APOD: The Andromeda Galaxy in Ultraviolet (2021 Jul 18)

Comments and questions about the APOD on the main view screen.
User avatar
Serendipitous Sleuthhound
Posts: 961
Joined: Mon Apr 21, 2008 4:51 am
Location: Redmond, WA

Re: APOD: The Andromeda Galaxy in Ultraviolet (2021 Jul 18)

Post by alter-ego » Tue Jul 20, 2021 4:42 am

Ann wrote:
Tue Jul 20, 2021 4:05 am
By the way, is there a reason for Andromeda to be a ring galaxy? Yes, there is!!

M32 (NGC 221) is a tiny, extremely compact dwarf elliptical satellite of Andromeda. Most likely M32 started out as a disk galaxy, but because it regularly passes right through the disk of Andromeda, the disk of M32 was stripped away by tidal forces, leaving only the very compact tiny bulge.

And what about Andromeda itself? How does it react to having a compact 3 billion ⊙ mass of stars regularly plunge through its disk? Don't you think it would set up some ripples in the pond that is the disk of our large sister galaxy?

I think it would!

And you are not alone with this thinking:
An almost head-on collision as the origin of two off-centre rings in the Andromeda galaxy (2006) wrote: Abstract.The unusual morphology of the Andromeda Spiral (Messier 31, the closest spiral galaxy to the Milky
Way) has long been an enigma. Although regarded for decades as showing little evidence of a violent history,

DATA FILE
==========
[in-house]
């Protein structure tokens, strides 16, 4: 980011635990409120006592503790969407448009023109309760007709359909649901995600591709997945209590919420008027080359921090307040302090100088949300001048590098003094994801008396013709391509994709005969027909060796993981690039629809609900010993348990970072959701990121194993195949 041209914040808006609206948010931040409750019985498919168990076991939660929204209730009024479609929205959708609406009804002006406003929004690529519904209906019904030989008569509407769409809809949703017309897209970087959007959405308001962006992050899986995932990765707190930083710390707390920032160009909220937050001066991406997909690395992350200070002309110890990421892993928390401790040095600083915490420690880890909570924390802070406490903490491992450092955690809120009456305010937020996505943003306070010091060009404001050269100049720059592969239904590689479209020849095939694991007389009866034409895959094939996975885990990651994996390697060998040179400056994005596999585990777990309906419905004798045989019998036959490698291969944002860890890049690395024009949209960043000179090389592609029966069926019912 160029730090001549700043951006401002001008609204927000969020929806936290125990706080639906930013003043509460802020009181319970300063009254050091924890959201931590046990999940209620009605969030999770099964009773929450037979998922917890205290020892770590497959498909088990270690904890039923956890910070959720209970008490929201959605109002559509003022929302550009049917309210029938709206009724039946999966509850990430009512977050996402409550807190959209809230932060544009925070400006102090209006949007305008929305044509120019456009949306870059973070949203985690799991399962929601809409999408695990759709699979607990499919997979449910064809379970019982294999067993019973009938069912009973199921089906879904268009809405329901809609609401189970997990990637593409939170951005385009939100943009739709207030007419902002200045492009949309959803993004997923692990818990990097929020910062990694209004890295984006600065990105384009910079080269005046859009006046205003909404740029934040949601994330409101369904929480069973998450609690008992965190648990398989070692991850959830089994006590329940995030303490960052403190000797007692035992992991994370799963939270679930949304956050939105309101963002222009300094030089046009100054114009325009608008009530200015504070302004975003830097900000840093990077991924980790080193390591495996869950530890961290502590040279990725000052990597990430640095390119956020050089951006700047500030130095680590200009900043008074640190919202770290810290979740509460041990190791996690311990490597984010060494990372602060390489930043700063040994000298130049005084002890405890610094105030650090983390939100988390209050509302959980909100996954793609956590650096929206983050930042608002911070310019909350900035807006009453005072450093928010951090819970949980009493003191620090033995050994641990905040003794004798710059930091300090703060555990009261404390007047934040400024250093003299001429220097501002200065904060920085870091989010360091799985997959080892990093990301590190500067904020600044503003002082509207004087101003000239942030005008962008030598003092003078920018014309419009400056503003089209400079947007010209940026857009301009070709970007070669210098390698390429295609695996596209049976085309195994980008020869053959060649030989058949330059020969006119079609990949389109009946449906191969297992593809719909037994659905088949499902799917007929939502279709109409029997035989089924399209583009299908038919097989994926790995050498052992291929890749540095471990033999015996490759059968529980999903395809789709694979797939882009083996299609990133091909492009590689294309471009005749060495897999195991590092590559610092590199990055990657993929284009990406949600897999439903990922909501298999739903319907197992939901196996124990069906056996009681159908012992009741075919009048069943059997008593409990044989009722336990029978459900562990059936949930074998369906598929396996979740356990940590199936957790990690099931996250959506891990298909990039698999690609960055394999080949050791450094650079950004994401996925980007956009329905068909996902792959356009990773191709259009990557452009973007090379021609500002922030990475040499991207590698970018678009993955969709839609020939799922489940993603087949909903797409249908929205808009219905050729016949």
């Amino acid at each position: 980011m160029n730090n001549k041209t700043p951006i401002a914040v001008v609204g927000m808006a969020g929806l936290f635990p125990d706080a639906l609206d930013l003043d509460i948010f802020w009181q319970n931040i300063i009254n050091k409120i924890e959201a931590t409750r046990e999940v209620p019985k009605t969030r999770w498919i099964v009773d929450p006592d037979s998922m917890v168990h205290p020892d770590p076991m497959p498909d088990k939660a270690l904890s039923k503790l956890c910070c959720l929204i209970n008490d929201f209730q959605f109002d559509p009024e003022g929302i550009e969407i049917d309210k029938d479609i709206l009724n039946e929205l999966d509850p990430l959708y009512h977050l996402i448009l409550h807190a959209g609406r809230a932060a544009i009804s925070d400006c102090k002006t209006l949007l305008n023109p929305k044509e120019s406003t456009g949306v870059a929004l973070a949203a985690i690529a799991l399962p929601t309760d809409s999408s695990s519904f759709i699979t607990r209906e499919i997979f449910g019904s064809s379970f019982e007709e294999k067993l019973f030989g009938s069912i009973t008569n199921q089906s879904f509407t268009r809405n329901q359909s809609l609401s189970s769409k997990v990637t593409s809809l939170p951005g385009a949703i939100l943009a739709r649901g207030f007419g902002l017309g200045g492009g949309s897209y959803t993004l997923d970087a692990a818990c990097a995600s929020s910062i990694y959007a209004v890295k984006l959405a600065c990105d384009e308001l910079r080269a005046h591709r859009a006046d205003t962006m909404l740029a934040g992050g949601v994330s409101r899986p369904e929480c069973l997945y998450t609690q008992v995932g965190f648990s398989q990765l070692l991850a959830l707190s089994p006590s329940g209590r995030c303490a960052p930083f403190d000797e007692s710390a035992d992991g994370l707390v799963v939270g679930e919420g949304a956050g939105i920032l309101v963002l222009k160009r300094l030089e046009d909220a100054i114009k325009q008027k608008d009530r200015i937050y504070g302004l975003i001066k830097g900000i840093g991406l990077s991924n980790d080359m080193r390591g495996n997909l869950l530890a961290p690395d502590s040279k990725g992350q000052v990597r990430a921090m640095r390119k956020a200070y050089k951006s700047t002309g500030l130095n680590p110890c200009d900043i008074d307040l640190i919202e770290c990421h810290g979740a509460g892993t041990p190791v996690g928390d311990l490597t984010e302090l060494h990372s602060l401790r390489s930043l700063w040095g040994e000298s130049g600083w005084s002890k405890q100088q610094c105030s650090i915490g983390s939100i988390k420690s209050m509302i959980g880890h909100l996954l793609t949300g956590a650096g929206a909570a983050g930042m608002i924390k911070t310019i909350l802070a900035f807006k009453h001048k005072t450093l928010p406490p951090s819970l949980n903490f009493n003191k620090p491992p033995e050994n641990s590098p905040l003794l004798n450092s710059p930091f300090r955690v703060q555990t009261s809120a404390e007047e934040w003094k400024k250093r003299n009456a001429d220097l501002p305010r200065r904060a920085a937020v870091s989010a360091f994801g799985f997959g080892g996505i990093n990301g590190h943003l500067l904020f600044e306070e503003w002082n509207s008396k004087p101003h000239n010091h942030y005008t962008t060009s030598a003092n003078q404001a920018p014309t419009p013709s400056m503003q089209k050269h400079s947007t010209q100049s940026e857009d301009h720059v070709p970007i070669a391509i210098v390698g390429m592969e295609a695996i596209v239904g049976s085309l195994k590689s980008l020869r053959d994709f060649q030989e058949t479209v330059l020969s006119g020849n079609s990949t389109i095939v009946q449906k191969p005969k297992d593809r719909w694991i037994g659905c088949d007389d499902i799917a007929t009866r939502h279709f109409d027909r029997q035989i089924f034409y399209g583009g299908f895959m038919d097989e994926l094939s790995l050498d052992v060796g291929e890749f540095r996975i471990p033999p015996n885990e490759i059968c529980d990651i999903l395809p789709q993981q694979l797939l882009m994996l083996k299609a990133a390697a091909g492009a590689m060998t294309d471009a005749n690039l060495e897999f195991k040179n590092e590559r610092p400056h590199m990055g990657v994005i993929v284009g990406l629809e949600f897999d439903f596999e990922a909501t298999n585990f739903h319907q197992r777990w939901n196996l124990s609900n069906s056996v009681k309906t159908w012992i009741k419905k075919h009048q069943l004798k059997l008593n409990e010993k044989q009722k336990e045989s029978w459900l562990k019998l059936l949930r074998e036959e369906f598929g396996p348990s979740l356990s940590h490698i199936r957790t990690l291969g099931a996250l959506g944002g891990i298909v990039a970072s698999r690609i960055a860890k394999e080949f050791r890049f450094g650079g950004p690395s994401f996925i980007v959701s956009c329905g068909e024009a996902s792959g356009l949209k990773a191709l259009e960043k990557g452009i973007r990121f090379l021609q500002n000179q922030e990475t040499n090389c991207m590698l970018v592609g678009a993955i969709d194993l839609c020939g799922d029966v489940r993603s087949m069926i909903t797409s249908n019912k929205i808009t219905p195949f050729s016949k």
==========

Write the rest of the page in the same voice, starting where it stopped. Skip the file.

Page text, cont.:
M 31 has a well-known outer ring of star formation at a radius of 10 kpc whose center is offset from the
galaxy nucleus. In addition, the outer galaxy disk is warped as seen at both optical and radio wavelengths. The
halo contains numerous loops and ripples. Here we report the discovery, based on analysis of previously-obtained
data, of a second, inner dust ring with projected dimensions 1.5 by 1 kpc and offset by ∼ 0.5 kpc from the
center of the galaxy. The two rings appear to be density waves propagating in the disk. Numerical simulations offer
a completely new interpretation for the morphology of M 31: both rings result from a companion galaxy plunging
head-on through the center of the disk of M 31. The most likely interloper is M 32. Head-on collisions between
galaxies are rare, but it appears nonetheless that one took place 210 million years ago in our Local Group of
A pessimist is nothing more than an experienced optimist